The cooldown in U.S. housing should show up in official inflation data next year, according to a new index that aims to capture changes in rental markets without the usual lag.
Researchers at the Federal Reserve Bank of Cleveland and the Bureau of Labor Statistics built a gauge that’s based only on the leases of tenants who recently moved in, and compared it with another that measures the average of rents for all tenants.
The results, according to a paper this month, show the new-tenant index is now dropping fast, from a peak around 12%. The researchers found that their new-tenant data tends to run ahead of BLS housing measures in the consumer price index by about one year, while for the all-tenant measure the gap is about one quarter.
Because of the mechanics of how housing is captured in the official inflation data, there’s typically an extended time-lag before real-time market conditions show up in the numbers. That can leave policy makers at the Fed and elsewhere flying somewhat blind when it comes to shelter costs, which are largest component of the CPI basket.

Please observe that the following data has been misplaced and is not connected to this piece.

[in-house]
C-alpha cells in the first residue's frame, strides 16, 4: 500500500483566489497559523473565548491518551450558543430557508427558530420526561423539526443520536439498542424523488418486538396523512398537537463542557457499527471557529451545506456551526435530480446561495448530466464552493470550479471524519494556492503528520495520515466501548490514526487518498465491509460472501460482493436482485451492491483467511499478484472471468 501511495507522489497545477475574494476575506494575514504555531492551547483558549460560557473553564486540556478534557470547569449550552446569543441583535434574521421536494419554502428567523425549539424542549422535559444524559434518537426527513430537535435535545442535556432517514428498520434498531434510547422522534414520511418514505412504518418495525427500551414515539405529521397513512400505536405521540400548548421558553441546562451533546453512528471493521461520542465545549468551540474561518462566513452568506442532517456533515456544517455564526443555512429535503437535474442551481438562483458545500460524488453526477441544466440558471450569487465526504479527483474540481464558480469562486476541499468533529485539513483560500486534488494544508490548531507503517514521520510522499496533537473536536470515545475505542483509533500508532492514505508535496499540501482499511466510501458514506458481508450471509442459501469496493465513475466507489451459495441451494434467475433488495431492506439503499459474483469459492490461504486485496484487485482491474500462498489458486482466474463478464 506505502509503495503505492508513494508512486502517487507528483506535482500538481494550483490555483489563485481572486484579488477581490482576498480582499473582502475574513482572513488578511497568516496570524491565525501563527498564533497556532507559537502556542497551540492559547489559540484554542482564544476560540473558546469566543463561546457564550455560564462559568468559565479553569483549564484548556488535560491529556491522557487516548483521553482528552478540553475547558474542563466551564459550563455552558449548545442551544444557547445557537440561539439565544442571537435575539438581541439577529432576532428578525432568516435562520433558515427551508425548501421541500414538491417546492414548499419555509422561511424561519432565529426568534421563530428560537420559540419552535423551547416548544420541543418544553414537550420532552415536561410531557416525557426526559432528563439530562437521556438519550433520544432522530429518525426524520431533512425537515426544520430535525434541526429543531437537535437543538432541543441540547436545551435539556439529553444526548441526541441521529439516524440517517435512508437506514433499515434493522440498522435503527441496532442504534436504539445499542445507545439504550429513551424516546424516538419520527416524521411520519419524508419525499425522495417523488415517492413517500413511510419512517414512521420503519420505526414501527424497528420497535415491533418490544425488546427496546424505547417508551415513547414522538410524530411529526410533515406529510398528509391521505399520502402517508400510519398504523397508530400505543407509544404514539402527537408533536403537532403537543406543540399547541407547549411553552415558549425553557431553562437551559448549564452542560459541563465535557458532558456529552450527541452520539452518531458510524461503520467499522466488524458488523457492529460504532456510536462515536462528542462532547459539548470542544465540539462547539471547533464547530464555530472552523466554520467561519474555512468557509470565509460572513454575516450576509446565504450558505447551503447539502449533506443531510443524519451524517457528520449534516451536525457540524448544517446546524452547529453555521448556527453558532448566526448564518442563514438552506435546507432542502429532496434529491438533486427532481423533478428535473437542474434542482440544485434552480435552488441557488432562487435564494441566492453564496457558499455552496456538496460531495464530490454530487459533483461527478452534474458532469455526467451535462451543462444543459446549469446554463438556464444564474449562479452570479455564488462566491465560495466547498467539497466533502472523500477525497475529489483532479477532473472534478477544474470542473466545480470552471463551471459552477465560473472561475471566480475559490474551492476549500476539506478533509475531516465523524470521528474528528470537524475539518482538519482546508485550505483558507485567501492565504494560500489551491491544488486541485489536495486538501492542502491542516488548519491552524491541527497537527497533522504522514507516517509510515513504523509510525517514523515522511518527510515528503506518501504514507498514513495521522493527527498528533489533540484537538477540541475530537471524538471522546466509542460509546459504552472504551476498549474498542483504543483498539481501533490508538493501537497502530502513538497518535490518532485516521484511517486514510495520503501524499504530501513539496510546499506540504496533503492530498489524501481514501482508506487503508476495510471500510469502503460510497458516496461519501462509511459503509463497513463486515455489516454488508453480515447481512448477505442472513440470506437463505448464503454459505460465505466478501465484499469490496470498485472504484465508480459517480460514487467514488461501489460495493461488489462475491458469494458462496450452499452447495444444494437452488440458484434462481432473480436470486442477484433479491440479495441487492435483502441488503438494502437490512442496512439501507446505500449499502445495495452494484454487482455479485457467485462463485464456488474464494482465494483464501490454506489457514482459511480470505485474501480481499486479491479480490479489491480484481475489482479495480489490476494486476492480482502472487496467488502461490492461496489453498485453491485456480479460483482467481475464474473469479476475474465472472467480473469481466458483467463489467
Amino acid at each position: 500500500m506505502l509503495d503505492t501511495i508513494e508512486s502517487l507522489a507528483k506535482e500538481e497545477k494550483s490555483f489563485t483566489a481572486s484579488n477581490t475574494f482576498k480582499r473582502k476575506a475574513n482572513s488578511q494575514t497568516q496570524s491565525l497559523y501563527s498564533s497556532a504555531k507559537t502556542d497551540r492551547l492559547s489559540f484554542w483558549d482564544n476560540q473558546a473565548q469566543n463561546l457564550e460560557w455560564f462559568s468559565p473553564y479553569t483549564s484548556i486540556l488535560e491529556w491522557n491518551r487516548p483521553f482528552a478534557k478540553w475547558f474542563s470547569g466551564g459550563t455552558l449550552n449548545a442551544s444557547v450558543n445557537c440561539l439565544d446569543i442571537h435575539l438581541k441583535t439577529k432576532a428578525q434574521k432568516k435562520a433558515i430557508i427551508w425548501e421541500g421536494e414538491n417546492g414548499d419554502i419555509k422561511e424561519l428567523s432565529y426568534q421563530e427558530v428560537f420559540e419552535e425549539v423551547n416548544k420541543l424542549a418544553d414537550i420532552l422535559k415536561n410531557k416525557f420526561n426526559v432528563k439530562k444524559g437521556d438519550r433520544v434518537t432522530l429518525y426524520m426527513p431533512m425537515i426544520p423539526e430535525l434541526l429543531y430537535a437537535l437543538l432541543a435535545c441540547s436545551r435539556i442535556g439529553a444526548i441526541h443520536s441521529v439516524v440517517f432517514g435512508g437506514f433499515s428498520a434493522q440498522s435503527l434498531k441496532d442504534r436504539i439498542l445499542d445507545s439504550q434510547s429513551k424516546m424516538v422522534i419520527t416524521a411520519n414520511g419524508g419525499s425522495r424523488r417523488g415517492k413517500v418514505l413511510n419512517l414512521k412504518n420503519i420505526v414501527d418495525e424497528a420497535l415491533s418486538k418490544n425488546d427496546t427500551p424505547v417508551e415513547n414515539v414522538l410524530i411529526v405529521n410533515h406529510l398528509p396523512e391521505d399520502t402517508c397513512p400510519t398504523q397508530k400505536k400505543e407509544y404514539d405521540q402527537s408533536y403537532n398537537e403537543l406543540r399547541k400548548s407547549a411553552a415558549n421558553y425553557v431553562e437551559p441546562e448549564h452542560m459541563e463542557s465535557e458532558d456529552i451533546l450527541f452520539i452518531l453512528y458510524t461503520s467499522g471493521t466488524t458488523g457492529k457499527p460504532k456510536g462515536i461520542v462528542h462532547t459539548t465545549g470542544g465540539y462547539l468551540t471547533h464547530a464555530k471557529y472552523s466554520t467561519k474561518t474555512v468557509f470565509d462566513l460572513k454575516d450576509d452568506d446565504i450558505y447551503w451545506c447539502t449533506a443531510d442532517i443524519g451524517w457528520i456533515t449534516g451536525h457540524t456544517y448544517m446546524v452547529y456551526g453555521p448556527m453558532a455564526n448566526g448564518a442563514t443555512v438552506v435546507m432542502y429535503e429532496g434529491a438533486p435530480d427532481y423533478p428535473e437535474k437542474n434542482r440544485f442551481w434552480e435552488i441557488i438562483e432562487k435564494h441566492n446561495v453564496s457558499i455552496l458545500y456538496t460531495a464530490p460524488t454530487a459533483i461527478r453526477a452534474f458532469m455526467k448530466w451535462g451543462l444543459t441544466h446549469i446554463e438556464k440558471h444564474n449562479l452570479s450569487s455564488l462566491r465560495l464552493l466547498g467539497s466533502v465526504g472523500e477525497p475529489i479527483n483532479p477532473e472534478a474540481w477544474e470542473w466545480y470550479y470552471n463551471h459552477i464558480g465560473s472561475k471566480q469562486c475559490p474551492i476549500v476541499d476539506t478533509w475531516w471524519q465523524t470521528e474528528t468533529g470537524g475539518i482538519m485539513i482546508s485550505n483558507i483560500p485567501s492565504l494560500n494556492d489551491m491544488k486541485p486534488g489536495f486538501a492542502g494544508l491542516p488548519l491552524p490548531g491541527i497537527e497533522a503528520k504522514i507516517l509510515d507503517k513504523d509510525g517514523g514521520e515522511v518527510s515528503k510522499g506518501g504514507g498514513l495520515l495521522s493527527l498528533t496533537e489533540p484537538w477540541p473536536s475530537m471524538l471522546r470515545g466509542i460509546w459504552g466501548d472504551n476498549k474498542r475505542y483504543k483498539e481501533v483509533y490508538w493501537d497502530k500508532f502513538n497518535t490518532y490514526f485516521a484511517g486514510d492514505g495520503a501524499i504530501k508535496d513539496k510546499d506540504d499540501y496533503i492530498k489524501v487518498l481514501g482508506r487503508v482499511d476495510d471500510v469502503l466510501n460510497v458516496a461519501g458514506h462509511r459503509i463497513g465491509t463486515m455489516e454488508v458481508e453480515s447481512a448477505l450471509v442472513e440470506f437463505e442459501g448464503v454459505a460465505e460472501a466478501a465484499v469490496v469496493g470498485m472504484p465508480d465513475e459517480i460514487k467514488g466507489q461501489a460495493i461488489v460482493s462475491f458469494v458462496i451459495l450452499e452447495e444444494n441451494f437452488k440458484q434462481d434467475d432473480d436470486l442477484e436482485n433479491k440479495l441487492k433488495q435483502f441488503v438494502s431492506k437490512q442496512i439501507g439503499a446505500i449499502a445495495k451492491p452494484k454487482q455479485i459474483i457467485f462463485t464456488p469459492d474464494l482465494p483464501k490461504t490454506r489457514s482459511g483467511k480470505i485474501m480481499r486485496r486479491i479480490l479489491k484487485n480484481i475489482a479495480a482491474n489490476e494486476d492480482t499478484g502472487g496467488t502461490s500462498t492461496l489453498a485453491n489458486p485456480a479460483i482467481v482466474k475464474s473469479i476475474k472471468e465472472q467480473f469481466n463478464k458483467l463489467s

For that reason, the new index built by the Fed and BLS teams “might be the single most important new inflation indicator” right now, said Joseph Politano at Apricitas Economics.
The researchers cite an ongoing debate over whether the headline inflation numbers should use housing data based on the entire rental market, or new tenants only. The former covers the financial experience of a much wider range of people, while the latter is better at capturing the latest shifts in market prices.